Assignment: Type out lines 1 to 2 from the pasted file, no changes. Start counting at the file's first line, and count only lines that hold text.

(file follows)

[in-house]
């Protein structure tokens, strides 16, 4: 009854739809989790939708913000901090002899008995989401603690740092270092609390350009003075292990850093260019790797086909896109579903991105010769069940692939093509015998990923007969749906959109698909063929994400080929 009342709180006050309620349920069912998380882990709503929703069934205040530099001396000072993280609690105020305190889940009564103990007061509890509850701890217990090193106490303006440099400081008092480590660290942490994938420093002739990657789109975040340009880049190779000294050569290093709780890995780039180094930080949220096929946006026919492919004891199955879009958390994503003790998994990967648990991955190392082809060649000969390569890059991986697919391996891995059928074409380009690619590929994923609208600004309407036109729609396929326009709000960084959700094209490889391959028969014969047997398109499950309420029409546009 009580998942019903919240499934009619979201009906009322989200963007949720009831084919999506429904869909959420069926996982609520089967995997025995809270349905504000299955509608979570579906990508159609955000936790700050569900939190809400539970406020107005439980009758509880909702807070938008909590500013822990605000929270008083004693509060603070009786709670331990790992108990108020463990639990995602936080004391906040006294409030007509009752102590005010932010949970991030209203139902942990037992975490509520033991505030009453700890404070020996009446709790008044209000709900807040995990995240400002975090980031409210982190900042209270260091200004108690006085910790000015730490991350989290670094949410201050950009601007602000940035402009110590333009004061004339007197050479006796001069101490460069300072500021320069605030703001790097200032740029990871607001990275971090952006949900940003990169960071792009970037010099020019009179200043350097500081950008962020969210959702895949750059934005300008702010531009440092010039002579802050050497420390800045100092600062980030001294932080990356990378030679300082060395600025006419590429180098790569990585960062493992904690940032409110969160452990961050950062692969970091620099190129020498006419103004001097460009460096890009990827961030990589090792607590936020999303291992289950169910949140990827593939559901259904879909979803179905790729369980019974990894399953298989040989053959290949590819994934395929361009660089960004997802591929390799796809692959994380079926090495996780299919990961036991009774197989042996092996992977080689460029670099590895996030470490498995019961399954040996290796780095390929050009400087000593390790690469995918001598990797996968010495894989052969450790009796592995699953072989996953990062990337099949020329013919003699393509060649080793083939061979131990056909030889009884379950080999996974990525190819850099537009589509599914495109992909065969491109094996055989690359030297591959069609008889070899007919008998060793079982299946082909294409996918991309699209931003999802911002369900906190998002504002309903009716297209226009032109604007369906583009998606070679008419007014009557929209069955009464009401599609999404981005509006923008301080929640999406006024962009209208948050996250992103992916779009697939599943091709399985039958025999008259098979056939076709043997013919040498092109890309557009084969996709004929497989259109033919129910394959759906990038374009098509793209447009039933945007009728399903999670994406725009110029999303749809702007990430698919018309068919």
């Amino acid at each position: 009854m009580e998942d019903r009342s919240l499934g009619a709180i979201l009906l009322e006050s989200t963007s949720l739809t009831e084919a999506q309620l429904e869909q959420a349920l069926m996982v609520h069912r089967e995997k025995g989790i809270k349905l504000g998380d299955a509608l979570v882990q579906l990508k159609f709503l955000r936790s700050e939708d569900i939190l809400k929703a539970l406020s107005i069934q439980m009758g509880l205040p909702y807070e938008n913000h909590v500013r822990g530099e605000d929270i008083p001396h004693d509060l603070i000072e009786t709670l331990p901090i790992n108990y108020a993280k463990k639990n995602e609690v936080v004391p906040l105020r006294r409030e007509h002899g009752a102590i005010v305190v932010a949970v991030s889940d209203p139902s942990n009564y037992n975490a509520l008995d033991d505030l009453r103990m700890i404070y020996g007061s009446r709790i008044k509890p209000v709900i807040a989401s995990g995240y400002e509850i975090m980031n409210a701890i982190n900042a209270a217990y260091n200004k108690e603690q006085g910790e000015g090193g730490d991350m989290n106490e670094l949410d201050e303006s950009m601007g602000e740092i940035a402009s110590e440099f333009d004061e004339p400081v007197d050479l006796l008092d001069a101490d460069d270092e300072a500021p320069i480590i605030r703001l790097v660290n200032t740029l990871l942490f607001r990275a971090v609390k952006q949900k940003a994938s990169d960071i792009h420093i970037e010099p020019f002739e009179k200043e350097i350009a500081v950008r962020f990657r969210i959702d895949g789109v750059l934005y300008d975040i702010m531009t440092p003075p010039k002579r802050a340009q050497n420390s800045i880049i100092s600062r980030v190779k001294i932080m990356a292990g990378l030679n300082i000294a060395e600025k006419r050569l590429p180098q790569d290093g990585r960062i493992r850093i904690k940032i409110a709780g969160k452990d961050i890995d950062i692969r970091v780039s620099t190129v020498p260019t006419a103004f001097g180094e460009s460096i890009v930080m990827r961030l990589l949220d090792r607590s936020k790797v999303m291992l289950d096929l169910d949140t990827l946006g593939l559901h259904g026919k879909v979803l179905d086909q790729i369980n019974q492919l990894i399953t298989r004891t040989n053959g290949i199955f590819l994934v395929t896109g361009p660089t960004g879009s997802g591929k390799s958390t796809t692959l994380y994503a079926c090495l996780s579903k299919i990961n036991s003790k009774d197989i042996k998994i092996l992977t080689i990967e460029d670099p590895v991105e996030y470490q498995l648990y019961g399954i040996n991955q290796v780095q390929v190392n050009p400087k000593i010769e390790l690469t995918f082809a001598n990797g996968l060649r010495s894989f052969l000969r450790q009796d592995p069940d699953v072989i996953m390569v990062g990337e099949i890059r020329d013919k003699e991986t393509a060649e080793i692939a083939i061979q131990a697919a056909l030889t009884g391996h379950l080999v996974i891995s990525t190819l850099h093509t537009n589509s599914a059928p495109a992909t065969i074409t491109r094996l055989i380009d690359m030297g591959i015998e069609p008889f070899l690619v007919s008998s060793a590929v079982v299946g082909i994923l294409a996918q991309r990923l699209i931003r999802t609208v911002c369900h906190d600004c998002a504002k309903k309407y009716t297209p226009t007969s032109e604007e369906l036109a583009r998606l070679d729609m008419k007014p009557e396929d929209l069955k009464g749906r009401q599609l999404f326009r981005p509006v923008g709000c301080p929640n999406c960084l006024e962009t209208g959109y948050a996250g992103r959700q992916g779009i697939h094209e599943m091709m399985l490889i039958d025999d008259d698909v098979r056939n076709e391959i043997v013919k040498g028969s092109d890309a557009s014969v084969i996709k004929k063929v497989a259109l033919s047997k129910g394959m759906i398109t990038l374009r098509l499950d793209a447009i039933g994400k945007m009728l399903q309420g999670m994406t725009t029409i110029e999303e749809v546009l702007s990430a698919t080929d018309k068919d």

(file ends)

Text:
[in-house]
């Protein structure tokens, strides 16, 4: 009854739809989790939708913000901090002899008995989401603690740092270092609390350009003075292990850093260019790797086909896109579903991105010769069940692939093509015998990923007969749906959109698909063929994400080929 009342709180006050309620349920069912998380882990709503929703069934205040530099001396000072993280609690105020305190889940009564103990007061509890509850701890217990090193106490303006440099400081008092480590660290942490994938420093002739990657789109975040340009880049190779000294050569290093709780890995780039180094930080949220096929946006026919492919004891199955879009958390994503003790998994990967648990991955190392082809060649000969390569890059991986697919391996891995059928074409380009690619590929994923609208600004309407036109729609396929326009709000960084959700094209490889391959028969014969047997398109499950309420029409546009 009580998942019903919240499934009619979201009906009322989200963007949720009831084919999506429904869909959420069926996982609520089967995997025995809270349905504000299955509608979570579906990508159609955000936790700050569900939190809400539970406020107005439980009758509880909702807070938008909590500013822990605000929270008083004693509060603070009786709670331990790992108990108020463990639990995602936080004391906040006294409030007509009752102590005010932010949970991030209203139902942990037992975490509520033991505030009453700890404070020996009446709790008044209000709900807040995990995240400002975090980031409210982190900042209270260091200004108690006085910790000015730490991350989290670094949410201050950009601007602000940035402009110590333009004061004339007197050479006796001069101490460069300072500021320069605030703001790097200032740029990871607001990275971090952006949900940003990169960071792009970037010099020019009179200043350097500081950008962020969210959702895949750059934005300008702010531009440092010039002579802050050497420390800045100092600062980030001294932080990356990378030679300082060395600025006419590429180098790569990585960062493992904690940032409110969160452990961050950062692969970091620099190129020498006419103004001097460009460096890009990827961030990589090792607590936020999303291992289950169910949140990827593939559901259904879909979803179905790729369980019974990894399953298989040989053959290949590819994934395929361009660089960004997802591929390799796809692959994380079926090495996780299919990961036991009774197989042996092996992977080689460029670099590895996030470490498995019961399954040996290796780095390929050009400087000593390790690469995918001598990797996968010495894989052969450790009796592995699953072989996953990062990337099949020329013919003699393509060649080793083939061979131990056909030889009884379950080999996974990525190819850099537009589509599914495109992909065969491109094996055989690359030297591959069609008889070899007919008998060793079982299946082909294409996918991309699209931003999802911002369900906190998002504002309903009716297209226009032109604007369906583009998606070679008419007014009557929209069955009464009401599609999404981005509006923008301080929640999406006024962009209208948050996250992103992916779009697939599943091709399985039958025999008259098979056939076709043997013919040498092109890309557009084969996709004929497989259109033919129910394959759906990038374009098509793209447009039933945007009728399903999670994406725009110029999303749809702007990430698919018309068919």